Consider the room you wish to cover
You need to consider the kind of room or section you wish to decorate when searching for suitable flooring. There are different kinds of floor covering meant for living rooms, bedrooms, and dining rooms. There are also suitable solutions for kitchens, bathrooms, patios, stairs and hallways. You have to spend time to make a good choice.
Consider the level of foot traffic
The level of foot traffic that comes into the rooms or sections matters a lot when choosing floor covering. For instance: the foyers, living rooms, stairs and hallways attract higher level of foot traffic: harder and resilient materials like tile, wood or laminate in such areas should be used. If you have dogs that weigh over 75 pounds- consider Laminate or Tile as they are much denser than Wood and can tolerate high heals and dog claws with ease. Kitchens attract dirt, stains, water and food spillage: consider using ceramic or porcelain tile, or linoleum. Porcelain tile is very much stronger than Ceramic or Natural Stone- it will resist cracking much better. Linoleum is a healthier alternative to synthetic Vinyl (PVC), according to many independent researchers. Bedrooms attract low foot traffic. You can use a rug or carpet there. Natural carpets and rugs made of wool, sisal, hemp or other renewable resource leave a much smaller footprint if any, and contain a minimum amount of synthetic ingredients that are harmful to living cells. Bathrooms and laundry rooms require tile or linoleum since they are prone to strong vibrations, water spillage and stains on regular basis. Cleaning and Re-Sealing the Grout lines annually prevents cracking and staining of grout and a loss of water resistance.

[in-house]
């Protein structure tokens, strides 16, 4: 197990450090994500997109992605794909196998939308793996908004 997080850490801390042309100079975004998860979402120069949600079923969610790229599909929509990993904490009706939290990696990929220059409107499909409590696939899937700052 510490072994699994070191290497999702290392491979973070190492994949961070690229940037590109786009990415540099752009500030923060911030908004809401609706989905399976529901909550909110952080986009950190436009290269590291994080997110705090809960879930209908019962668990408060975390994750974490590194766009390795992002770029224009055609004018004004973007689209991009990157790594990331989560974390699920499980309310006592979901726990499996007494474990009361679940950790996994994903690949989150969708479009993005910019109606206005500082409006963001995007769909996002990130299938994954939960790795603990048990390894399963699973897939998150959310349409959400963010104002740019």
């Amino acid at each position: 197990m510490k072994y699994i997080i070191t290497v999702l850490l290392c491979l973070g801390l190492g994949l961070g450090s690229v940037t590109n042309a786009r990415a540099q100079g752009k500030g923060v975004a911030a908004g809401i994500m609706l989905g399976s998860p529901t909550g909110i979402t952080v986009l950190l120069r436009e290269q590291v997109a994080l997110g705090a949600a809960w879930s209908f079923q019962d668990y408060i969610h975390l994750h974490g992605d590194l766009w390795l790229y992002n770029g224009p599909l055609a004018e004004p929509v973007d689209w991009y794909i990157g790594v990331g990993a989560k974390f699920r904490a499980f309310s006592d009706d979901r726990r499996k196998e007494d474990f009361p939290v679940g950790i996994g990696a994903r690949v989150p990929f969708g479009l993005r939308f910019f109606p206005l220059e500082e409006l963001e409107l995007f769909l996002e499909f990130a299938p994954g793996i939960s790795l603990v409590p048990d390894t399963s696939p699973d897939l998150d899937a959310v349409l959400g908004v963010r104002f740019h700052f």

Consider your location
Some wood species like Brazilian Cherry, Mahogany, Teak, Bamboo and other “exotics” come from very humid places and therefore should never be installed in dry climate areas like Nevada, Arizona, Utah.., unless there is a central humidifier available to keep the relative humidity at 40-70% throughout the Lifetime of those materials. Failure to provide adequate humidity levels will result in loss of warranty with any maker.
Some Engineered Hardwoods are made using a “pine-planking” core (soft wood planks glued together) that will expand and shrink drastically in dry or very humid climates, when Cold-Pressed Plywood core will perform with no issues and visible changes. There are newer models of Engineered Hardwood, that are just hitting the market, that utilize an HDF Core (that of a Laminate- pressed paper) that have potential problems built-in, as HDF is a very dense product with an immensely different expansion rate than that of the Wood Layer, which is almost guaranteed to result in internal stresses that will lead to cracks and delamination eventually. Consider avoiding those products completely as they haven’t been tested in real life beyond just a couple of years, and especially in dry climates like Reno and Tahoe.